Using Algorithms to Sentence People?

When it comes to solving difficult problems, technology can be of great use. Everybody knows how useful technologies such as calculators and computers can be if you are trying to find a solution in the math and science fields. For the most part, these types of calculations merely provide us with some basic information, deduced from a variety of parameters, that we can then use to continue an experiment or prove that we found something. While I am not an expert in computer science, I am well aware of the utility of algorithms to everyday life and to complex issues in the scientific and digital worlds. But how far does their utility extend?

In Algorithms of Oppression, I was struck by the mention of a sentencing software called Compas developed by a company once known as Northpointe (stated incorrectly as the name of the software in the reading on page 27) and now known as Equivant. This software takes into account the answers to a 137-item questionnare that covers most aspects of a defendant’s life and then spits out a number that correlates to the defendant’s risk of re-offending. Judges can then choose to take this information in account during sentencing.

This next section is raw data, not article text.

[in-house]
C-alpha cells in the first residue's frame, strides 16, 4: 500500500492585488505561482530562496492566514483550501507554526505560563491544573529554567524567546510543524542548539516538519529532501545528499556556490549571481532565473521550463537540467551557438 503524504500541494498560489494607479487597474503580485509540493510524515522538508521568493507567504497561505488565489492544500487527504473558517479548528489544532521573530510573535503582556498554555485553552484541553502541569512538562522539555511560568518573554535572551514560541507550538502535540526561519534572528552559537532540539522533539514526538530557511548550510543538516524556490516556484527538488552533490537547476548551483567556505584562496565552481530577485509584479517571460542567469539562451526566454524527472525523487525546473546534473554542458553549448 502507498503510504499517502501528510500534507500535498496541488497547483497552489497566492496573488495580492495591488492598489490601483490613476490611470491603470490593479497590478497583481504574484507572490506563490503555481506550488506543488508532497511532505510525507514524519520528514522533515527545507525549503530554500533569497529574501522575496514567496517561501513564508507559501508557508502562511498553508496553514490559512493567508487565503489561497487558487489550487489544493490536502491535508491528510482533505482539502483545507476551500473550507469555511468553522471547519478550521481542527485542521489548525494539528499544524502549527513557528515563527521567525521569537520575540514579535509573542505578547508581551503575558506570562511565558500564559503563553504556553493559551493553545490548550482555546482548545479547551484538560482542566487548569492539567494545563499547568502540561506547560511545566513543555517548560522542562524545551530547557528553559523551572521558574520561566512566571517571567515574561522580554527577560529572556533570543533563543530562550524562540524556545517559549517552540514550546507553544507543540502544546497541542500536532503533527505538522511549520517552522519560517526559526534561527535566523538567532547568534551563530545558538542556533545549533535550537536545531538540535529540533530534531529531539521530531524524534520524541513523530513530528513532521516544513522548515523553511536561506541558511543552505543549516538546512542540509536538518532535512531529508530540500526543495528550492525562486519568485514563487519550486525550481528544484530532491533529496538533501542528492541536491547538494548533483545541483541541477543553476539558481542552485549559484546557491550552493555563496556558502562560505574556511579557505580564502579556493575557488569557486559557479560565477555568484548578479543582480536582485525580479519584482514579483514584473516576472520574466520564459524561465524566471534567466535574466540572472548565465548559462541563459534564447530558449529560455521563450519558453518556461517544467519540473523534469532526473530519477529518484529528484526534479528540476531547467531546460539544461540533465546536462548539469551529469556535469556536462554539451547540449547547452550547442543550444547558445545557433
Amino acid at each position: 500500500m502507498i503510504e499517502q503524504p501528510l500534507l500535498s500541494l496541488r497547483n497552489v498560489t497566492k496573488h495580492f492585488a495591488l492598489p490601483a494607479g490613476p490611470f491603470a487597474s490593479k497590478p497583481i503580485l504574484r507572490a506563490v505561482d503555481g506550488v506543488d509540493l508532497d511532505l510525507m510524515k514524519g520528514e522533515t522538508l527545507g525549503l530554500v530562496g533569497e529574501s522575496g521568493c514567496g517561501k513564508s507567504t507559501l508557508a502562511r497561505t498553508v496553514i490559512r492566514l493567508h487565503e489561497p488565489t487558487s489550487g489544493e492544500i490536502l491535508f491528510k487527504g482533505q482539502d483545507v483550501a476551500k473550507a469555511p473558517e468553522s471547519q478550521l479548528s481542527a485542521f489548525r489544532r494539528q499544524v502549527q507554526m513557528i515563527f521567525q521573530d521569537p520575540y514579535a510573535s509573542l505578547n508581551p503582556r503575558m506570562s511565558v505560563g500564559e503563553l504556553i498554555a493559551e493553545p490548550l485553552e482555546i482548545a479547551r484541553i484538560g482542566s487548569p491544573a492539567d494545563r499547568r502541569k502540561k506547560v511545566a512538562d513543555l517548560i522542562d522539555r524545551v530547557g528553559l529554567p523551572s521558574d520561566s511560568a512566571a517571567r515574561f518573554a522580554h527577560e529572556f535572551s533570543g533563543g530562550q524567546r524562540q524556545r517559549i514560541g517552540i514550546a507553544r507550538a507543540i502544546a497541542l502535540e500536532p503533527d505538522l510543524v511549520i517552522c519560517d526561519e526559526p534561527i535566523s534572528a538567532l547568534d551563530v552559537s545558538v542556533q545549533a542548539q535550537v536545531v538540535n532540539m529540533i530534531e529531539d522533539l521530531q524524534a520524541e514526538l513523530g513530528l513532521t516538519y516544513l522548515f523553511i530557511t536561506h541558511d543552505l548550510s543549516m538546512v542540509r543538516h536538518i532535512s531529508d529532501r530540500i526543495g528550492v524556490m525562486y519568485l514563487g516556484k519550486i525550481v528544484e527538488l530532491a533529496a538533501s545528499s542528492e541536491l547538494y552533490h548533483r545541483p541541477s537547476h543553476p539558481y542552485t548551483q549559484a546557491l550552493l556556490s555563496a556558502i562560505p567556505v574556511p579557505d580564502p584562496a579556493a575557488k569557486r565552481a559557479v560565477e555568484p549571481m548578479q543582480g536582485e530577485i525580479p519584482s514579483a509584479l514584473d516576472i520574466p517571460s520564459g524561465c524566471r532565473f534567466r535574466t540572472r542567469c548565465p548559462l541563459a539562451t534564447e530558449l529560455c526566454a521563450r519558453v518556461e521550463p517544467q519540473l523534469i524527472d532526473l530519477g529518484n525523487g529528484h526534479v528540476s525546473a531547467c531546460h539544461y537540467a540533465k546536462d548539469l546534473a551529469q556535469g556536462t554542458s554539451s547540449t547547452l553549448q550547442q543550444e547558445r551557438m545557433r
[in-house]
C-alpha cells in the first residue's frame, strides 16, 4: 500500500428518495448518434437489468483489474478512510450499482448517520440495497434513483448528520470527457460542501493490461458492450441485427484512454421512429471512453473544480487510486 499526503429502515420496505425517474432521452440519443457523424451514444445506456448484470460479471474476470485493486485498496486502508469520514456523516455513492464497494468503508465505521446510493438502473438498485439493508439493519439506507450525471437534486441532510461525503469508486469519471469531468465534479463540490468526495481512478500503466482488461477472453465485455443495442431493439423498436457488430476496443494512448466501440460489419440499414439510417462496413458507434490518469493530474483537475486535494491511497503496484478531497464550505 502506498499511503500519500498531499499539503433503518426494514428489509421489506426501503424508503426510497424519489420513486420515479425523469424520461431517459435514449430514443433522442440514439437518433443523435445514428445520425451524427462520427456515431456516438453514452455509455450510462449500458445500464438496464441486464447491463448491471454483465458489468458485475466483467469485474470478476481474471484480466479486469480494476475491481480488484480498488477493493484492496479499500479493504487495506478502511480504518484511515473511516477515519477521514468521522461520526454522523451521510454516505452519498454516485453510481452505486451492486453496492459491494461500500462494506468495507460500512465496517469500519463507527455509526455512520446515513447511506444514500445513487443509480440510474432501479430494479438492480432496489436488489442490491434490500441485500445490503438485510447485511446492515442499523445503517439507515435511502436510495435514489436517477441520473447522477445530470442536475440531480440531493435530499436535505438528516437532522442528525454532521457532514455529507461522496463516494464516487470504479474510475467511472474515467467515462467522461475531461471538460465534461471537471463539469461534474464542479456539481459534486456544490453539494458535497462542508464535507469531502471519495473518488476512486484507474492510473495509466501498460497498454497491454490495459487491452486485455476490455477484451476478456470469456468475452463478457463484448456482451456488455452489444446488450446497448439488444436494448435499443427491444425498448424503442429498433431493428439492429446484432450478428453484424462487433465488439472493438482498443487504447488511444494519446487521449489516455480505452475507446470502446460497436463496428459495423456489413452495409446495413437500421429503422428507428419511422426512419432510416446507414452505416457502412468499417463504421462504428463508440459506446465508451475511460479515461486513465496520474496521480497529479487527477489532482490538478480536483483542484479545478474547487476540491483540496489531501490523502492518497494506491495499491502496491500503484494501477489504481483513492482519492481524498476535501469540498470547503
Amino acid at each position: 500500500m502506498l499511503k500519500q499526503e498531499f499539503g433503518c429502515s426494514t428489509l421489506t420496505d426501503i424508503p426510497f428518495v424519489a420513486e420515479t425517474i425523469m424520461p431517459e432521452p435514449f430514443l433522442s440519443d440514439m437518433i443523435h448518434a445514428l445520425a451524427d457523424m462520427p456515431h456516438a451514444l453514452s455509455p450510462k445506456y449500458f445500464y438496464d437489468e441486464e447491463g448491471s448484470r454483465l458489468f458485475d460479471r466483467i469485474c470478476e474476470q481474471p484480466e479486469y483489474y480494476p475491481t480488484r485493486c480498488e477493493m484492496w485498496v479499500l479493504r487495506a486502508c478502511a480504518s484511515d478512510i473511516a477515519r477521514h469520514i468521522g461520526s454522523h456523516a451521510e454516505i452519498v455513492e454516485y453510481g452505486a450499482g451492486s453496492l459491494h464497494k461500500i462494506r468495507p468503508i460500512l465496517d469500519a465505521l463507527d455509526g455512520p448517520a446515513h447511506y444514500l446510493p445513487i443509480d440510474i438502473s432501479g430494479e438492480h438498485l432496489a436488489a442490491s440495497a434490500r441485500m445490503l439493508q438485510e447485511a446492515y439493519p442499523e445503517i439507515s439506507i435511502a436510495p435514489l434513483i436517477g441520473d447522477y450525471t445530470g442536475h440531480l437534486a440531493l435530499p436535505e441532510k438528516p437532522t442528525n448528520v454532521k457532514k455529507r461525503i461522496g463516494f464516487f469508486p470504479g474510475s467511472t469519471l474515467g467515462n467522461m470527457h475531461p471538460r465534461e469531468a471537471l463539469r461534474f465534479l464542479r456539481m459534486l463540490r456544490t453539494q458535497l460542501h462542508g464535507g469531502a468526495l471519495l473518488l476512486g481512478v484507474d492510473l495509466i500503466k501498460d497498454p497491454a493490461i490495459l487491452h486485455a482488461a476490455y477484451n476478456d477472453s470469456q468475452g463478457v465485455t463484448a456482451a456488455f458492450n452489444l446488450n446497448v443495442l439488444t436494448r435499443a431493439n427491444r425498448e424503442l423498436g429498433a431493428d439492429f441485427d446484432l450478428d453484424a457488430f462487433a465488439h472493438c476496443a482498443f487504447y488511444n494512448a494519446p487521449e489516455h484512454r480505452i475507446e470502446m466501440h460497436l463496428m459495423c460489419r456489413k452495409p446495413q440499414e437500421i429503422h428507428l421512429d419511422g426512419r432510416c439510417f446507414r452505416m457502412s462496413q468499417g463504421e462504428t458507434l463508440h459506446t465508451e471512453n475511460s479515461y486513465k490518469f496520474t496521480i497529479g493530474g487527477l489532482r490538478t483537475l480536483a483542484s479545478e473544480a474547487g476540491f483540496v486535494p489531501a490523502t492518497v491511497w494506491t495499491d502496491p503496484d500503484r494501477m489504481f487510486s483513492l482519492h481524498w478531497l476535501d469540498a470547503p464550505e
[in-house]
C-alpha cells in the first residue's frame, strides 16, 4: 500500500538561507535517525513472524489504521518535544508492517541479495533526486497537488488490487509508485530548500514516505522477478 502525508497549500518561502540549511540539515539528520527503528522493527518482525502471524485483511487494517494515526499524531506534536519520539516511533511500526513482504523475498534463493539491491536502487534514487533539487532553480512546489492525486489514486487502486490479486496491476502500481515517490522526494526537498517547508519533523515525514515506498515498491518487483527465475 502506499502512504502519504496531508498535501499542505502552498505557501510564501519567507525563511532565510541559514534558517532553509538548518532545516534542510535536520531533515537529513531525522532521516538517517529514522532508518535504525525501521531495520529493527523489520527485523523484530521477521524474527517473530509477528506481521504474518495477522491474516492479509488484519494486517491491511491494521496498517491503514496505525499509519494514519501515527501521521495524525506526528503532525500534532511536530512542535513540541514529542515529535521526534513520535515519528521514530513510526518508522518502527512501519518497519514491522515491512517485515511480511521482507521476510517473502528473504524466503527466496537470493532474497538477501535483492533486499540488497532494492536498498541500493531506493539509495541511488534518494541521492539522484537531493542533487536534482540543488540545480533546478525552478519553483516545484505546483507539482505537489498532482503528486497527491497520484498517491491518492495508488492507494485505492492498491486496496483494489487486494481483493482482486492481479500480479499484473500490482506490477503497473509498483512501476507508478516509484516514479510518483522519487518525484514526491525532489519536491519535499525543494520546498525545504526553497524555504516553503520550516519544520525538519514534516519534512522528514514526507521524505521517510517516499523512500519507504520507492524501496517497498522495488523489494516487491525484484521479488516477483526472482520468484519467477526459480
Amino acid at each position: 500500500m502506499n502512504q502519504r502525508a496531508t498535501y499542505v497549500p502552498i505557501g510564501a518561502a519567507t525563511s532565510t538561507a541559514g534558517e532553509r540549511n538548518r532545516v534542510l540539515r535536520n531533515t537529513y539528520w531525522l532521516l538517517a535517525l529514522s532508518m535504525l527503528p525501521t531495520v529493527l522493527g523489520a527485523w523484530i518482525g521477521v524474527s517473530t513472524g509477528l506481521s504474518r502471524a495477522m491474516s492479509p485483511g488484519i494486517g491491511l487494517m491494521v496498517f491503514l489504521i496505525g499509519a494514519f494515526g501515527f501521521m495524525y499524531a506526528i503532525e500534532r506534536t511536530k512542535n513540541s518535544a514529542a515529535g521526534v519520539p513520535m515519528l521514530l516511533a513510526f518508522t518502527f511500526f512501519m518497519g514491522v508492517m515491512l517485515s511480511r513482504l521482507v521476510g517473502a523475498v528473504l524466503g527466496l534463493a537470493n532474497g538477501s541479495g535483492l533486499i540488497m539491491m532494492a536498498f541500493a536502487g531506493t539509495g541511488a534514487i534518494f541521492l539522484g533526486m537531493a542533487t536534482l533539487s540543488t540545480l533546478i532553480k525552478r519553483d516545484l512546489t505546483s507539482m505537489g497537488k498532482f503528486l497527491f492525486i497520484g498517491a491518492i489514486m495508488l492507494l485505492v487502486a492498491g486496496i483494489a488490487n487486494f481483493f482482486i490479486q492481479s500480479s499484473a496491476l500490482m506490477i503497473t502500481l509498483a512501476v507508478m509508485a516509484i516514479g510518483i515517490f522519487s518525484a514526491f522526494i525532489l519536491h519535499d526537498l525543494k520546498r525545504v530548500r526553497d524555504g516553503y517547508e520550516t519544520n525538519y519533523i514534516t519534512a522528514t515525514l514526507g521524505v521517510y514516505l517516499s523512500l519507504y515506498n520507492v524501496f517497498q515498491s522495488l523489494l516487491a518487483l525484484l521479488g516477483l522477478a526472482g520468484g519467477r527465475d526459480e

Above is a screenshot taken from Equivant’s website. After selecting “Judicial Officer” from a variety of roles listed on the site, I was directed to this page which tries to convince me that the algorithm will make sentencing less of a burden.

One of the problems I have this system is that defendants and their lawyers are not allowed to see the information that is put into the algorithm nor its result. Judges themselves do not even have access to the algorithm (presumably for trade-secret purposes). Even more interesting, the algorithm has only a 65% success rate at correctly identifying repeat offenders. How can such a process be legal? Because Judges are supposed to use this as one of many factors in determining a sentence. In Algorithms of Oppression, the author spoke a great deal about the racism and sexism unknowningly imbedded in many search engine algorithms. This truth extends to Compas as well as a study analyzing criminal information from Broward County, Florida showed that the algorithm is biased against African Americans. Such a revelation greatly complicates matters as it is certainly immoral to use such an algorithm to sentence anyone. So how does the justice system go forward? I would suggest that the algorithm be improved until it can more accurately predict recidivism without racial input. Sentencing, since it has historically involved a human making a decision, has always been tainted with prejudices. Now with technology, we have an opportunity to effectively eliminate or minimize them, thus creating a more fair process for all.

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